3. 5 out of 5

    Anne

    Definitely the best "parenting" book I have read. This book gave me a ton to think about...about how I unconsciously react to my kids and how a lot of the problems we face in raising children, is because we are unconscious. If we wake up to our role as a parent and start parenting consciously...our children can become our spiritual teachers, and we can parent them in the way they deserve to be parented. I think I have more questions now than I did before I read this book...but in all honesty, I Definitely the best "parenting" book I have read. This book gave me a ton to think about...about how I unconsciously react to my kids and how a lot of the problems we face in raising children, is because we are unconscious. If we wake up to our role as a parent and start parenting consciously...our children can become our spiritual teachers, and we can parent them in the way they deserve to be parented. I think I have more questions now than I did before I read this book...but in all honesty, I think that is good thing. I would recommend this book to everyone...seriously. I think it goes beyond just the parent/child relationship...and encompasses ALL relationships. It is definitely time for me to wake up and start paying attention!!!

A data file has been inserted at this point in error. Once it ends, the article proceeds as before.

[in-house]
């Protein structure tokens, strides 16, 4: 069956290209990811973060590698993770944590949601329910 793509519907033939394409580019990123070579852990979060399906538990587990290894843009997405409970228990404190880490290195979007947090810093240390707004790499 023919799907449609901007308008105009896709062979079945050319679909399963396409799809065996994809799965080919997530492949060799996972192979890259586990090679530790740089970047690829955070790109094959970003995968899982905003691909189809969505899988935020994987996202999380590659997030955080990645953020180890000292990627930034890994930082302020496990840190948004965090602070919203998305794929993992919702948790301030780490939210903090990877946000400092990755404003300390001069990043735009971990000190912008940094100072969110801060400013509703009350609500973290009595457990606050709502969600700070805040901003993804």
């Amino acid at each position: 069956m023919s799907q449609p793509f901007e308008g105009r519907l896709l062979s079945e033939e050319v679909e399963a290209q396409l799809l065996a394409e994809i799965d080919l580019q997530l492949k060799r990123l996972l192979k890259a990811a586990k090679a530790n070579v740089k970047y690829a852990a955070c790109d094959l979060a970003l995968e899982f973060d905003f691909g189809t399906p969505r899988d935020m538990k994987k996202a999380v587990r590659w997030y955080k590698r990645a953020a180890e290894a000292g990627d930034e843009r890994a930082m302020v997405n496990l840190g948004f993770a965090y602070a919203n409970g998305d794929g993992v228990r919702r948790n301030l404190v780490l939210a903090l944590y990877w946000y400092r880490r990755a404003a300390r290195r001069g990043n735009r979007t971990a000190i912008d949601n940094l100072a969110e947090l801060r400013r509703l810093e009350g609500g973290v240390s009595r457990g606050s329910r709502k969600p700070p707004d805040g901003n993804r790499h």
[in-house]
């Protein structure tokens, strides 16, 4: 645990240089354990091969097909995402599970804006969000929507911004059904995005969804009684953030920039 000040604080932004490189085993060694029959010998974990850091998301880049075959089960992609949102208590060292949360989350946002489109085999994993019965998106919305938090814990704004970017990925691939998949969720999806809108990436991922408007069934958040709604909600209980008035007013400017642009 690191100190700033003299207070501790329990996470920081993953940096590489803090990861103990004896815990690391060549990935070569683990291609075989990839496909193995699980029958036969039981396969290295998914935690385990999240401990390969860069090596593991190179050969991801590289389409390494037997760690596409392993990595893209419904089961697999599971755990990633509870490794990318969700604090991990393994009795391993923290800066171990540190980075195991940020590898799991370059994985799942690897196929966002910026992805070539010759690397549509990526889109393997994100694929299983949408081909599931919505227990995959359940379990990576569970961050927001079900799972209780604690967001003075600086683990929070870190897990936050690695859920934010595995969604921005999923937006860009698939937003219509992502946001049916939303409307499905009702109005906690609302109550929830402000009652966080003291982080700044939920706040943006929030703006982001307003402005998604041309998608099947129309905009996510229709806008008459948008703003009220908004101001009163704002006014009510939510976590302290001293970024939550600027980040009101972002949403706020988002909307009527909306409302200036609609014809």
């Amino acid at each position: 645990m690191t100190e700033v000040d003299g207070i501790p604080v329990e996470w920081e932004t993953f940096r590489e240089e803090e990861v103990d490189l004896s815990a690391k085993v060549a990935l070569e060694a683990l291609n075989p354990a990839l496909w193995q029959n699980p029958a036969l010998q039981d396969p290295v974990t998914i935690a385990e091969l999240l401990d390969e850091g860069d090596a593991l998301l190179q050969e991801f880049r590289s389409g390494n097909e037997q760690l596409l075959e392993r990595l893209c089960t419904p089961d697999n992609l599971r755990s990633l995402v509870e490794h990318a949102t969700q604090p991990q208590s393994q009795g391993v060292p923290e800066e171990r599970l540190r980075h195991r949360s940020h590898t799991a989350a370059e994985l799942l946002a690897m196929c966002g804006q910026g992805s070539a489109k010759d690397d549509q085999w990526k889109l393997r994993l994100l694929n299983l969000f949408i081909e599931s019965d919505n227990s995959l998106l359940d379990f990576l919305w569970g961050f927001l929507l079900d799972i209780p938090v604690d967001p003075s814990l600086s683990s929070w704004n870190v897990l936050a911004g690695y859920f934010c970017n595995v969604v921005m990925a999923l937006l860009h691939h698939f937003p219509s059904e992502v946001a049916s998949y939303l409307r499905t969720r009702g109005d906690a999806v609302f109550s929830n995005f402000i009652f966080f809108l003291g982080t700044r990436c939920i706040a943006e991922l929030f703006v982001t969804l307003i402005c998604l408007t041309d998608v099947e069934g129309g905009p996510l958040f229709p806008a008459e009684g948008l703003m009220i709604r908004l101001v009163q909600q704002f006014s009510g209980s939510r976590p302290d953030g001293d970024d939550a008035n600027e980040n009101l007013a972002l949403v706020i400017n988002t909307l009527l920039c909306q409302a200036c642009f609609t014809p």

4. 5 out of 5

    Jared